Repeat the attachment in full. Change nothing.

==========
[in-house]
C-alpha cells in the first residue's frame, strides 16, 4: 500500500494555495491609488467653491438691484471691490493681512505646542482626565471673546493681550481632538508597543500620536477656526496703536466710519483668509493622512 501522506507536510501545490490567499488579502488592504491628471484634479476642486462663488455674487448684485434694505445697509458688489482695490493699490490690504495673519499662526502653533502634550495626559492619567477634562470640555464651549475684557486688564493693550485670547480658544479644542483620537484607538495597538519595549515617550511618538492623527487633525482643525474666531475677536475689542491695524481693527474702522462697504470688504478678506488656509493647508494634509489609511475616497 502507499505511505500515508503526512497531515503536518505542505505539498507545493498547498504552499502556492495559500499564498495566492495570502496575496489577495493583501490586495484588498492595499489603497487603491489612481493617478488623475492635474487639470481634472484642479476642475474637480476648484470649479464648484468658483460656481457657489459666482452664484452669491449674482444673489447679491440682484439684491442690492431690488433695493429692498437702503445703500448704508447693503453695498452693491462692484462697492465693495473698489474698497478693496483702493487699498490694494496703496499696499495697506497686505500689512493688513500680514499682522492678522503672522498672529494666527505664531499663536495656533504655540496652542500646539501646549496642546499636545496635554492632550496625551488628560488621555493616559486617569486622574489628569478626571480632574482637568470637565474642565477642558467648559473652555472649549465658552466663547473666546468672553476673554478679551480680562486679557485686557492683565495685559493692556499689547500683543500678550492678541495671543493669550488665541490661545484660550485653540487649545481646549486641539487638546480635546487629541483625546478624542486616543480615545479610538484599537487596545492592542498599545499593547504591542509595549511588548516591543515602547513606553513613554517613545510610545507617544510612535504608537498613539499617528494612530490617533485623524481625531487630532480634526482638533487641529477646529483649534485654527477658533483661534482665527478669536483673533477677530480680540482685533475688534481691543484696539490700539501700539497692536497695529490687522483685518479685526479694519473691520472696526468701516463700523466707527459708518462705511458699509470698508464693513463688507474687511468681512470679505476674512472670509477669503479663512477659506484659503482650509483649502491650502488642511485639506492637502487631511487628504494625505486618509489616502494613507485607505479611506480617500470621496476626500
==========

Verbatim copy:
[in-house]
C-alpha cells in the first residue's frame, strides 16, 4: 500500500494555495491609488467653491438691484471691490493681512505646542482626565471673546493681550481632538508597543500620536477656526496703536466710519483668509493622512 501522506507536510501545490490567499488579502488592504491628471484634479476642486462663488455674487448684485434694505445697509458688489482695490493699490490690504495673519499662526502653533502634550495626559492619567477634562470640555464651549475684557486688564493693550485670547480658544479644542483620537484607538495597538519595549515617550511618538492623527487633525482643525474666531475677536475689542491695524481693527474702522462697504470688504478678506488656509493647508494634509489609511475616497 502507499505511505500515508503526512497531515503536518505542505505539498507545493498547498504552499502556492495559500499564498495566492495570502496575496489577495493583501490586495484588498492595499489603497487603491489612481493617478488623475492635474487639470481634472484642479476642475474637480476648484470649479464648484468658483460656481457657489459666482452664484452669491449674482444673489447679491440682484439684491442690492431690488433695493429692498437702503445703500448704508447693503453695498452693491462692484462697492465693495473698489474698497478693496483702493487699498490694494496703496499696499495697506497686505500689512493688513500680514499682522492678522503672522498672529494666527505664531499663536495656533504655540496652542500646539501646549496642546499636545496635554492632550496625551488628560488621555493616559486617569486622574489628569478626571480632574482637568470637565474642565477642558467648559473652555472649549465658552466663547473666546468672553476673554478679551480680562486679557485686557492683565495685559493692556499689547500683543500678550492678541495671543493669550488665541490661545484660550485653540487649545481646549486641539487638546480635546487629541483625546478624542486616543480615545479610538484599537487596545492592542498599545499593547504591542509595549511588548516591543515602547513606553513613554517613545510610545507617544510612535504608537498613539499617528494612530490617533485623524481625531487630532480634526482638533487641529477646529483649534485654527477658533483661534482665527478669536483673533477677530480680540482685533475688534481691543484696539490700539501700539497692536497695529490687522483685518479685526479694519473691520472696526468701516463700523466707527459708518462705511458699509470698508464693513463688507474687511468681512470679505476674512472670509477669503479663512477659506484659503482650509483649502491650502488642511485639506492637502487631511487628504494625505486618509489616502494613507485607505479611506480617500470621496476626500